Thursday, June 14, 2012

History of Sewing - 1920s & 1930s Vintage Pattern Sizes and Body Types

1920s and 1930s Pattern Sizing

Do you find the differences in vintage pattern sizes just a tad confusing? I decided that de-mystifying the changes to pattern sizes over the decades would make a great project. So beginning with this post, you will see the results of my explorations. I'll start with the 1920s and 1930s, and then move forward in time in future posts. Let the journey begin!

In the 1920s and 1930s, pattern sizes and body types were defined simply by sex and age:  infants, children, boys, girls, men, juniors, misses (or ladies), and women.
Misses sizes in "years"
One of the first things I noticed and found interesting in pattern sizes for misses or ladies from the 20s and 30s were that sizes were often referred to simply as "years". This was a natural extension of sizes for children based on the average size by age. The upper limit of girls' sizes was 14 years (breast 32), while sizes for misses or ladies commonly began at 12 years (bust 30). Eventually the word "years" was dropped, and that is how we have come to use the numbers we use for sizing today (size 10, 12, 14, and so on).  The use of odd numbers started in the 1920s and at first were not necessarily associated with junior sizes.

An early 1930s ladies' mail order frock for size 20 Years

A youthful 1920s pattern for "12 Year Size"

1930s Butterick pattern with even and odd numbers for misses and women's sizes

 1930s  mail order pattern for junior sizes with odd numbers

 Women's sizes simply go for "bust"
Sizes for women with a "mature" or "matronly" figure were simply sized by bust measurements and ranged from bust 34 up to to bust 48. This method has persisted through the decades, although in the 1920s and 1930s the bust measurement IS the size.

A 1920s women's Elite Styles blouse pattern "Bust 34"

An early 1930s women's Excella frock pattern Size 36

What, no waist?
While 1920s fashions had little to no definition at the waist for ladies' clothing, 1930s fashions brought the waistline back. Nonetheless, for both decades, unless they were for skirts, patterns commonly (though not always) list just the bust and hips, omitting the waist size. Now why would they do that?

One aspect was that the selection of a dress pattern was based on the size of the bust or the hips, whichever was more appropriate for fit. Another aspect was that women were skilled in sewing and simply expected to alter the pattern to fit, which made listing the waistline rather moot. Sewing books of the era provide extensive guidelines on how to alter patterns to ensure a perfect fit, covering every conceivable type of fitting problem.  Butterick patterns in the 1920s and 1930s even had the special feature of "Let-Out Seams", an extra seam allowance at the hips to ease alterations.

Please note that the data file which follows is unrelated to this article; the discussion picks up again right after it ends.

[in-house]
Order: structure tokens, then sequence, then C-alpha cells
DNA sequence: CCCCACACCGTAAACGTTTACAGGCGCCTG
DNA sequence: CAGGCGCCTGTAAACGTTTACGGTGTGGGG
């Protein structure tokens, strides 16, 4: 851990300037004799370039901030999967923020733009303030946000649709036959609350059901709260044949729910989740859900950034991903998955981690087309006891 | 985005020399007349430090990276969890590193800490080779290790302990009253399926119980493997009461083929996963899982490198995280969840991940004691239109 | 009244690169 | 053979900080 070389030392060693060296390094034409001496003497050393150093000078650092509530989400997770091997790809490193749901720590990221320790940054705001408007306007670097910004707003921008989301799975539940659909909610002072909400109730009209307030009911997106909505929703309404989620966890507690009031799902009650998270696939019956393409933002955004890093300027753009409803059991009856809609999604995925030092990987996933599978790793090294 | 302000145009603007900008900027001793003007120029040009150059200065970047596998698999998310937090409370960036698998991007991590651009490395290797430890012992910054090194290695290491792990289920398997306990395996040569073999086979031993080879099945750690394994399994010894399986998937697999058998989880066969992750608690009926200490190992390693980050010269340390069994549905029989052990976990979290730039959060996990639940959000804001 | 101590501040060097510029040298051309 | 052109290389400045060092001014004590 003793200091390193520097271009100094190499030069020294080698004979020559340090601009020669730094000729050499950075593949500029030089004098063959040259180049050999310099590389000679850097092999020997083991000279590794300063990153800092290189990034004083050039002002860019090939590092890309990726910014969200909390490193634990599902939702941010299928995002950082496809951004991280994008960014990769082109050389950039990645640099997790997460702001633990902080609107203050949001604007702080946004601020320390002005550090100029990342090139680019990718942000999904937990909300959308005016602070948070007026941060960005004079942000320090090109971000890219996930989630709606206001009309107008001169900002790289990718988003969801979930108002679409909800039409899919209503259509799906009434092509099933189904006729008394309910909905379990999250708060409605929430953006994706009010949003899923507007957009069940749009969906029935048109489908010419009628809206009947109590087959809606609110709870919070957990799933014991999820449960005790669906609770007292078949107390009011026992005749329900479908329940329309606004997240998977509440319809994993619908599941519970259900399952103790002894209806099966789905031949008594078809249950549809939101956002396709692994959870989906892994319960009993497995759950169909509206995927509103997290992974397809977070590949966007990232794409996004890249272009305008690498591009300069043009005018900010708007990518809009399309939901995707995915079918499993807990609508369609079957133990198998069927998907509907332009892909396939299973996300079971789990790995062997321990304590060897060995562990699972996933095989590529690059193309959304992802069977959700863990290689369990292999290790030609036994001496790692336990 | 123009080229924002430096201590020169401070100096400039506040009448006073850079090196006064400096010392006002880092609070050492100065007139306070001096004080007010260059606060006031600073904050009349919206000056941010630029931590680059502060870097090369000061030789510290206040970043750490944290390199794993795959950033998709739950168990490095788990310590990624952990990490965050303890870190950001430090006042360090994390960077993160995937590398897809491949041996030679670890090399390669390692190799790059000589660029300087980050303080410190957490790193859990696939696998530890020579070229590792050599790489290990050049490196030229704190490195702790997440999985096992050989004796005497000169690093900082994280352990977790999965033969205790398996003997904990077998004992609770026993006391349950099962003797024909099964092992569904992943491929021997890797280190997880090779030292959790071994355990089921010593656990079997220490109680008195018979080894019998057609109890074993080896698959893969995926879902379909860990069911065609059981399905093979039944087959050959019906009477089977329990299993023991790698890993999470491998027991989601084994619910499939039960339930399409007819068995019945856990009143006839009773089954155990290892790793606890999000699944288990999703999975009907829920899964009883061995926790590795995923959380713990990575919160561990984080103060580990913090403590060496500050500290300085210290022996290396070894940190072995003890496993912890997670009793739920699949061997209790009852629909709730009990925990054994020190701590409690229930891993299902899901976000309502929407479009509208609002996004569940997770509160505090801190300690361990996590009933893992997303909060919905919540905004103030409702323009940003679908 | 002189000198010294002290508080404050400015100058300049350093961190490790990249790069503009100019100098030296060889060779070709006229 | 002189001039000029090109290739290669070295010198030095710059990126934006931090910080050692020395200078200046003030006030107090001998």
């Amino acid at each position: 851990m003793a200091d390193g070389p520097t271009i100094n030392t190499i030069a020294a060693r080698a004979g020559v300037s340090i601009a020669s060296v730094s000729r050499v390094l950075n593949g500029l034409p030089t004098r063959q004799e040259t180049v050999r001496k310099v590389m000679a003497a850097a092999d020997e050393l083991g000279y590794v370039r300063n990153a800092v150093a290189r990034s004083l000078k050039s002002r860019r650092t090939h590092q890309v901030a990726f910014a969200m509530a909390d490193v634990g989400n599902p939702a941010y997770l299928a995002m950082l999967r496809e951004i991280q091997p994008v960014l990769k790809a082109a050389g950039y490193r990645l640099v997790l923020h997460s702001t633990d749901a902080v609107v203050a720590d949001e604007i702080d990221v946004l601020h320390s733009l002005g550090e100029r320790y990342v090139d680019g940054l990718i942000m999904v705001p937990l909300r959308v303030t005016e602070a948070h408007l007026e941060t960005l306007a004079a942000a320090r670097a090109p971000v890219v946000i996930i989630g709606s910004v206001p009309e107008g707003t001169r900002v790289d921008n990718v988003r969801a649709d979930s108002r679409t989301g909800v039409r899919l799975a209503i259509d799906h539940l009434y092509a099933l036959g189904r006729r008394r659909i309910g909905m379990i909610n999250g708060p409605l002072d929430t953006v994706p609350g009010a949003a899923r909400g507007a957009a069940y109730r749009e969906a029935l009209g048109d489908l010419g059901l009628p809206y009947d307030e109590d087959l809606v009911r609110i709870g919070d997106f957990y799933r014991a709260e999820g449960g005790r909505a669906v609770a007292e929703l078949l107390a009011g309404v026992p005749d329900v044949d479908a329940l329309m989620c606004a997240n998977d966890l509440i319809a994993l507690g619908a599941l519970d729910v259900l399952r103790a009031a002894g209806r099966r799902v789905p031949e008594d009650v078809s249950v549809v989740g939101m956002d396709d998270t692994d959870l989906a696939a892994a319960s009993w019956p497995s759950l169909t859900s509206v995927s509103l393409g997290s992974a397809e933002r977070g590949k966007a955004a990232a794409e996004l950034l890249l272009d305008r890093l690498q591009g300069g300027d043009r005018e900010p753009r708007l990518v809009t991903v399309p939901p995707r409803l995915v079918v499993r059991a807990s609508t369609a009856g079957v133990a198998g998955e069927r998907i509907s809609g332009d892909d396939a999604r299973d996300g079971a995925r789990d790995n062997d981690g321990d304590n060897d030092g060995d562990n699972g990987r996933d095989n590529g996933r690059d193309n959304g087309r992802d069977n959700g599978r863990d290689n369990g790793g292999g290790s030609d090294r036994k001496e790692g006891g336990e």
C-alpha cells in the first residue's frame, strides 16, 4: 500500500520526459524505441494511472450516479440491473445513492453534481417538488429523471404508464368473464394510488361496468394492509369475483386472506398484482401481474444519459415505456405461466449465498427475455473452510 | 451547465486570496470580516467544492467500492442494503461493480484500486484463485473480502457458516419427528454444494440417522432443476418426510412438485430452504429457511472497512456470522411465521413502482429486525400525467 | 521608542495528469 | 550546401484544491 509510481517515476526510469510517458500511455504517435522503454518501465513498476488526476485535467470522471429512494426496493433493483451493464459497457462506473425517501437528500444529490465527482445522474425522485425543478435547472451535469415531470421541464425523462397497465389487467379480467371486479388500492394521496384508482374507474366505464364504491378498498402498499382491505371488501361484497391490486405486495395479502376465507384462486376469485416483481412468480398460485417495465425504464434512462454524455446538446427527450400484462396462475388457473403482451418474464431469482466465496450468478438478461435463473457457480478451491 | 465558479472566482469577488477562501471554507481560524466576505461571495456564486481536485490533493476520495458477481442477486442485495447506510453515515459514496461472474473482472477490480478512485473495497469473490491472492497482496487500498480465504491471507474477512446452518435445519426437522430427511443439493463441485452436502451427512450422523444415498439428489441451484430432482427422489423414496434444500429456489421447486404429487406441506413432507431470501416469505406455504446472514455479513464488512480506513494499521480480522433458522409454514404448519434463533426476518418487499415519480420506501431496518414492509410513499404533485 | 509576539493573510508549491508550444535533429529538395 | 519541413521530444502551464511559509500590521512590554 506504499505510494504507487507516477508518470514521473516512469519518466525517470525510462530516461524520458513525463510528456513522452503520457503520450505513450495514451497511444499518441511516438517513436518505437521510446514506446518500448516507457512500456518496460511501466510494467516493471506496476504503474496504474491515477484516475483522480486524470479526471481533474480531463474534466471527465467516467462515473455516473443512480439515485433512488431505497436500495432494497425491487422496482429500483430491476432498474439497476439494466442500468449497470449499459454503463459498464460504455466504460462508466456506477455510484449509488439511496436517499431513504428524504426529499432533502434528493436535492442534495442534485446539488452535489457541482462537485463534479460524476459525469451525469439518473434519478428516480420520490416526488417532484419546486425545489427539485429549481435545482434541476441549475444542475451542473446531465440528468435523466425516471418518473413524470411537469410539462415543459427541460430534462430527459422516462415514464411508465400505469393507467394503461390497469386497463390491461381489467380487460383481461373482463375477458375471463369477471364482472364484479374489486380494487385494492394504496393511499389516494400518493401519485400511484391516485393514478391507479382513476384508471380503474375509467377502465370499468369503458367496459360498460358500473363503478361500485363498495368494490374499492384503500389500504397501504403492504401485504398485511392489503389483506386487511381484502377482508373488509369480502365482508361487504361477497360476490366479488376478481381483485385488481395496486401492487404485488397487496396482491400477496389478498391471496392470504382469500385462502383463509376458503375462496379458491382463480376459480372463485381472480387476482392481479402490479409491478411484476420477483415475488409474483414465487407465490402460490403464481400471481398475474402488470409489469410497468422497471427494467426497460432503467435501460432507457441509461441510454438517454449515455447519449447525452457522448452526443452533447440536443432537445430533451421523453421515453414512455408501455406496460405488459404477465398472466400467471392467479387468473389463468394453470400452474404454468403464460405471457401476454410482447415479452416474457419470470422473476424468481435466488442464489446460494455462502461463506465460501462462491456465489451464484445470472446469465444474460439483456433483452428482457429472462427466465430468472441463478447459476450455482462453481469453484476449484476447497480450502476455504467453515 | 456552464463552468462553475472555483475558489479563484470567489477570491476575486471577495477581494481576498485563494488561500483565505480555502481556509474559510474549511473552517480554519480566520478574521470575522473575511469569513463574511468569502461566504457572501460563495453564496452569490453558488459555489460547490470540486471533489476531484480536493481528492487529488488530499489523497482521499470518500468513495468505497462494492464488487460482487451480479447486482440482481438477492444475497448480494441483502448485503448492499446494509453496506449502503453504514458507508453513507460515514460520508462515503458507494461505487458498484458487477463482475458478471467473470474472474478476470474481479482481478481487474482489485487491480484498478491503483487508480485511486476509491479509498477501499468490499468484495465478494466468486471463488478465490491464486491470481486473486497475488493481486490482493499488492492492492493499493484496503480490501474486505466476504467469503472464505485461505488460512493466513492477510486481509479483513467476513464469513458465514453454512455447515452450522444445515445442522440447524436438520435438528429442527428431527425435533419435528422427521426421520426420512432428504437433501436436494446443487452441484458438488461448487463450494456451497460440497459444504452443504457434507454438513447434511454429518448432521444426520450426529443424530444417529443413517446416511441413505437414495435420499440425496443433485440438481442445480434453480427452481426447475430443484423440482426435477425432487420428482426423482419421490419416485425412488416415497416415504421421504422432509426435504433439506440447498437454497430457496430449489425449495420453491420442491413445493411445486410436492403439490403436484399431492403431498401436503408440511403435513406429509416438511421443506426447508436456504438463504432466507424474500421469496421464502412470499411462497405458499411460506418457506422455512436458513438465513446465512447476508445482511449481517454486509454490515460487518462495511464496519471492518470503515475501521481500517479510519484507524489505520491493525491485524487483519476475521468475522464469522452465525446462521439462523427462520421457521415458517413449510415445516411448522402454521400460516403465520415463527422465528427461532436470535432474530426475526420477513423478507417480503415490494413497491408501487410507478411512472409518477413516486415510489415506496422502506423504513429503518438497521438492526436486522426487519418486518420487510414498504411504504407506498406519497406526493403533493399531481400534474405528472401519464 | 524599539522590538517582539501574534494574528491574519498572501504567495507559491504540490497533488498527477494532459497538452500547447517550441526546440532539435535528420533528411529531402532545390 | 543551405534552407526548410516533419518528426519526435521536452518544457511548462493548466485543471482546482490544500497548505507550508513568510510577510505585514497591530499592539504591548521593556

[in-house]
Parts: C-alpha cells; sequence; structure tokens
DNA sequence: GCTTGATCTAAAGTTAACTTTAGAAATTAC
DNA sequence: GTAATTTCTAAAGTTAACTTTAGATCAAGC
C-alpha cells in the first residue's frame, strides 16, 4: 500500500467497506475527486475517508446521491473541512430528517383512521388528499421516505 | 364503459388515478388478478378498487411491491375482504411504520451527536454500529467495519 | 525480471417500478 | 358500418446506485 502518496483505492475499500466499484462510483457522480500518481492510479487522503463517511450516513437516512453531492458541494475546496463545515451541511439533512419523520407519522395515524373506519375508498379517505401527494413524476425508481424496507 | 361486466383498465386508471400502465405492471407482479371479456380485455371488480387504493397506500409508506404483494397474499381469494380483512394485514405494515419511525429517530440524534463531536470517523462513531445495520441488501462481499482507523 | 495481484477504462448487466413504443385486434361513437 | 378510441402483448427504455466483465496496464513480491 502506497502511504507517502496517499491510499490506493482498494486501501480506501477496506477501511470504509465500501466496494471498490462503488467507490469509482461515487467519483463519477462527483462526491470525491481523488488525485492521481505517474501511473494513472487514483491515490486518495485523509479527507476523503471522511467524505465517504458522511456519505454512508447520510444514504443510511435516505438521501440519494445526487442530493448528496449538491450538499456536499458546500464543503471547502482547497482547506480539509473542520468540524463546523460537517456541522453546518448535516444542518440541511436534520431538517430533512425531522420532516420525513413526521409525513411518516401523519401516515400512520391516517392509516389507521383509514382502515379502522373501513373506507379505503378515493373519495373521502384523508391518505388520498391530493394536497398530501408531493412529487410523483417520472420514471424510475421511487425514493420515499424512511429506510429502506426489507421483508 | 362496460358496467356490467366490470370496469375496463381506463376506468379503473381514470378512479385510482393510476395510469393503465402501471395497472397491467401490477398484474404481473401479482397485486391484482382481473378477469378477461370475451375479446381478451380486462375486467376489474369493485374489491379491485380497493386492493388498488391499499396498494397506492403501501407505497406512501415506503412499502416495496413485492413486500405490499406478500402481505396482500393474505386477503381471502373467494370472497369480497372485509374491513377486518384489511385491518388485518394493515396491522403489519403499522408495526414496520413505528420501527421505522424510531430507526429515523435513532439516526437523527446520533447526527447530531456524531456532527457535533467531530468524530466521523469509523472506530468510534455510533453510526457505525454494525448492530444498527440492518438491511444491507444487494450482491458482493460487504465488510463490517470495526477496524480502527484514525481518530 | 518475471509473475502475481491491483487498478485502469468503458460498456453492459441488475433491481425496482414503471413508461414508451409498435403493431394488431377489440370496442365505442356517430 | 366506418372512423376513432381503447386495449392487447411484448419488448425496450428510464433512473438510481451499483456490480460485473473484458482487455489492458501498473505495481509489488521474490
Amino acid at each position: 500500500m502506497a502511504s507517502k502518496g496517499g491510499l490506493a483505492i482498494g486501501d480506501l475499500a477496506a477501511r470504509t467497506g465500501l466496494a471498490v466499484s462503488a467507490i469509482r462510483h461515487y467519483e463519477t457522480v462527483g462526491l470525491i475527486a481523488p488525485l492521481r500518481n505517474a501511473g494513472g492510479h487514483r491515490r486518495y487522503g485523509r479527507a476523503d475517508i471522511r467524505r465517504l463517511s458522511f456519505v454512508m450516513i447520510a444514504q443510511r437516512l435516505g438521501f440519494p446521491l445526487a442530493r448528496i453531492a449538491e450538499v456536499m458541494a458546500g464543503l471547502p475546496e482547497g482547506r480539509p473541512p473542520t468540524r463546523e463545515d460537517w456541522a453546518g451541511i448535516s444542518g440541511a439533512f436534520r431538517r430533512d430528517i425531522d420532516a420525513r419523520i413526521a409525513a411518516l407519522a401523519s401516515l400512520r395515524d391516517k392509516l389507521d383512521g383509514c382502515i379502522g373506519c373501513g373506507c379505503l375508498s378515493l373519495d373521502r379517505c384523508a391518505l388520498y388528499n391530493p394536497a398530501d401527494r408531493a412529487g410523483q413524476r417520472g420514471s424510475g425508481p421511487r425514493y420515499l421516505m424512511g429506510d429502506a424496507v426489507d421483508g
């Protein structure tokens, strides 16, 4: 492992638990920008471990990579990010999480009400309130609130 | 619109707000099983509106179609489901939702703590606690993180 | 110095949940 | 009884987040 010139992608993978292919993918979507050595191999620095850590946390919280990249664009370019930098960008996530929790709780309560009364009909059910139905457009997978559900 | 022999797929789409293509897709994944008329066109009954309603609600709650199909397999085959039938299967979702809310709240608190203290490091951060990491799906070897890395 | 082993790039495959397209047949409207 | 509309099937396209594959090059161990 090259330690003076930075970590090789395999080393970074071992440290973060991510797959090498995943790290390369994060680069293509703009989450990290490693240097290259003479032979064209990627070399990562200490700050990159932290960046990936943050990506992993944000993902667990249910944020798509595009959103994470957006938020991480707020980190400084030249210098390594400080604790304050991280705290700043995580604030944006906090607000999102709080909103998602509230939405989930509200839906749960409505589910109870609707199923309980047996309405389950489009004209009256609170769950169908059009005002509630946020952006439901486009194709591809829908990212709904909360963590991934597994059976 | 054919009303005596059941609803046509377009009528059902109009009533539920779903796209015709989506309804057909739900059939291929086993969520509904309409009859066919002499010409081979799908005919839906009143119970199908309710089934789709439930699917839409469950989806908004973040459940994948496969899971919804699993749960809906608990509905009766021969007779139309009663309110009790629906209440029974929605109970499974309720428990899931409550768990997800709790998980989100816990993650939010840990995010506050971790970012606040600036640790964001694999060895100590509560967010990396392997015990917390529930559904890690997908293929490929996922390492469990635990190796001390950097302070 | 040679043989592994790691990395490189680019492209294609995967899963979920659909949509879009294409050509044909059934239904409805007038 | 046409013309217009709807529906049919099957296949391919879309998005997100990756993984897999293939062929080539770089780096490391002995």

Typical 1930s pattern with Misses' sizes listed as "years" and no waist measurement

 Women's Anne Adams pattern with no waist measurements

As a general rule, when a new design was created by a pattern manufacturer, it was first created for size 16. Other sizes were then graded up and down through the range of measurements from the master pattern. Measurements were fairly (though not always) consistent through the 1920s and 1930s. For example, most frequently size 16 meant Bust 34 inches, Waist 28 inches, Hips 37 inches. Watch this bust-to-waist-to-hips ratio, as it will change over time. In general, a larger waist and larger hips were defined for a given bust size in the 20s and 30s, than was defined in later decades.

1930s Simplicity pattern listing body measurements for "years"

In the end, it's all about fit

The importance of being measured before you buy a pattern was a maxim for the seamstress, then as now. "New corsets or a change of diet may have altered your bust, waist, or hip measure."  a sewing book from 1927 states in its comments on taking body measurements. That same sewing book states, "Put on your best corsets and a dress that fits nicely" before taking your measurements. Another sewing book from the early 1930s states that to measure your waistline, "tie a tape around the figure at a becoming waist line". :)

Whether you are sewing vintage patterns from the 1920s, 1930s, or later, always measure yourself (corset not required ;)) and always carefully compare those measurements with the stated measurements on the pattern. And then use your preferred method to determine any adjustments in length or proportion that are necessary. Careful attention to size and fit will ensure that your fashions from the 1920s and 1930s are, indeed, fabulous!

I hope you have enjoyed this exploration of vintage pattern sizing in the 1920s and 1930s, and found it informative. Be watching for my next installment in this series, the pattern sizing of the 1940s!


  1. I have found this fascinating. Thank you so much for your analysis. I'm trying to write about a family of dressmakers in the 1920s and plan to make some period dresses for myself as research. Your blog post in a great help.

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